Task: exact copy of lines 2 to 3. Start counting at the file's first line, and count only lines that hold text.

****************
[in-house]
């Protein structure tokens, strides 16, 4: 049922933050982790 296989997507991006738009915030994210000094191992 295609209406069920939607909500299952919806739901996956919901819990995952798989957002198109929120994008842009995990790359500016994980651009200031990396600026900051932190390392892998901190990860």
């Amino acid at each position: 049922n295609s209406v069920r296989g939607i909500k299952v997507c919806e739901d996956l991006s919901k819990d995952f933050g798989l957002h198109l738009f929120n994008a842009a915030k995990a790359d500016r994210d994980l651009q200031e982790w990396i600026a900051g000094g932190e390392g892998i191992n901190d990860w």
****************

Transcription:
């Protein structure tokens, strides 16, 4: 049922933050982790 296989997507991006738009915030994210000094191992 295609209406069920939607909500299952919806739901996956919901819990995952798989957002198109929120994008842009995990790359500016994980651009200031990396600026900051932190390392892998901190990860």
């Amino acid at each position: 049922n295609s209406v069920r296989g939607i909500k299952v997507c919806e739901d996956l991006s919901k819990d995952f933050g798989l957002h198109l738009f929120n994008a842009a915030k995990a790359d500016r994210d994980l651009q200031e982790w990396i600026a900051g000094g932190e390392g892998i191992n901190d990860w």